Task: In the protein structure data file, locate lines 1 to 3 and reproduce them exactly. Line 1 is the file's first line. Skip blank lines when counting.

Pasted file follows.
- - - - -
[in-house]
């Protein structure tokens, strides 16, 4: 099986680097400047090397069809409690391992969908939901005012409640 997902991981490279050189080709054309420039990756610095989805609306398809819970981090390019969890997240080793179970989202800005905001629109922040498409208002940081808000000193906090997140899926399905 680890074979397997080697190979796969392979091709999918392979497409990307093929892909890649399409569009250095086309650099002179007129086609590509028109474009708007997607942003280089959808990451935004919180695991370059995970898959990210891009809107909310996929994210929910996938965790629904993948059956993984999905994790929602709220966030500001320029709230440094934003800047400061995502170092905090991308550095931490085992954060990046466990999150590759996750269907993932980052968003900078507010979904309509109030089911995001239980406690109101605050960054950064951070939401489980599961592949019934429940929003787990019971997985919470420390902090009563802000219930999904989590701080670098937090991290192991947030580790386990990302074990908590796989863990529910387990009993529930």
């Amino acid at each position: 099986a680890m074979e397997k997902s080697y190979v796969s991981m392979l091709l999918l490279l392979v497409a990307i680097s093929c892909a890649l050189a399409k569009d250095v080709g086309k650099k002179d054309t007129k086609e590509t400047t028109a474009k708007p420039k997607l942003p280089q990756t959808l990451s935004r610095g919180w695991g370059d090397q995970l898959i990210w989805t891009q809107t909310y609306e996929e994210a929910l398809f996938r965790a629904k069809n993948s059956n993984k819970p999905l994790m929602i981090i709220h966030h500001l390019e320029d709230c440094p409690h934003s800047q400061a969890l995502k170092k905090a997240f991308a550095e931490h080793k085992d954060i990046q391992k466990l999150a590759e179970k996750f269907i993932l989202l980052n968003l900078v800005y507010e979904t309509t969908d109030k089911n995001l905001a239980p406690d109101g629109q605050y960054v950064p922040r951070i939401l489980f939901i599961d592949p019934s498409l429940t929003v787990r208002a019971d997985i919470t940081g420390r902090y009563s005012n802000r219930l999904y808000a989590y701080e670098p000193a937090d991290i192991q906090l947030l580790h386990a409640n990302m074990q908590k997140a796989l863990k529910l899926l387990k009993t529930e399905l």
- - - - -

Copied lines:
[in-house]
């Protein structure tokens, strides 16, 4: 099986680097400047090397069809409690391992969908939901005012409640 997902991981490279050189080709054309420039990756610095989805609306398809819970981090390019969890997240080793179970989202800005905001629109922040498409208002940081808000000193906090997140899926399905 680890074979397997080697190979796969392979091709999918392979497409990307093929892909890649399409569009250095086309650099002179007129086609590509028109474009708007997607942003280089959808990451935004919180695991370059995970898959990210891009809107909310996929994210929910996938965790629904993948059956993984999905994790929602709220966030500001320029709230440094934003800047400061995502170092905090991308550095931490085992954060990046466990999150590759996750269907993932980052968003900078507010979904309509109030089911995001239980406690109101605050960054950064951070939401489980599961592949019934429940929003787990019971997985919470420390902090009563802000219930999904989590701080670098937090991290192991947030580790386990990302074990908590796989863990529910387990009993529930």
């Amino acid at each position: 099986a680890m074979e397997k997902s080697y190979v796969s991981m392979l091709l999918l490279l392979v497409a990307i680097s093929c892909a890649l050189a399409k569009d250095v080709g086309k650099k002179d054309t007129k086609e590509t400047t028109a474009k708007p420039k997607l942003p280089q990756t959808l990451s935004r610095g919180w695991g370059d090397q995970l898959i990210w989805t891009q809107t909310y609306e996929e994210a929910l398809f996938r965790a629904k069809n993948s059956n993984k819970p999905l994790m929602i981090i709220h966030h500001l390019e320029d709230c440094p409690h934003s800047q400061a969890l995502k170092k905090a997240f991308a550095e931490h080793k085992d954060i990046q391992k466990l999150a590759e179970k996750f269907i993932l989202l980052n968003l900078v800005y507010e979904t309509t969908d109030k089911n995001l905001a239980p406690d109101g629109q605050y960054v950064p922040r951070i939401l489980f939901i599961d592949p019934s498409l429940t929003v787990r208002a019971d997985i919470t940081g420390r902090y009563s005012n802000r219930l999904y808000a989590y701080e670098p000193a937090d991290i192991q906090l947030l580790h386990a409640n990302m074990q908590k997140a796989l863990k529910l899926l387990k009993t529930e399905l």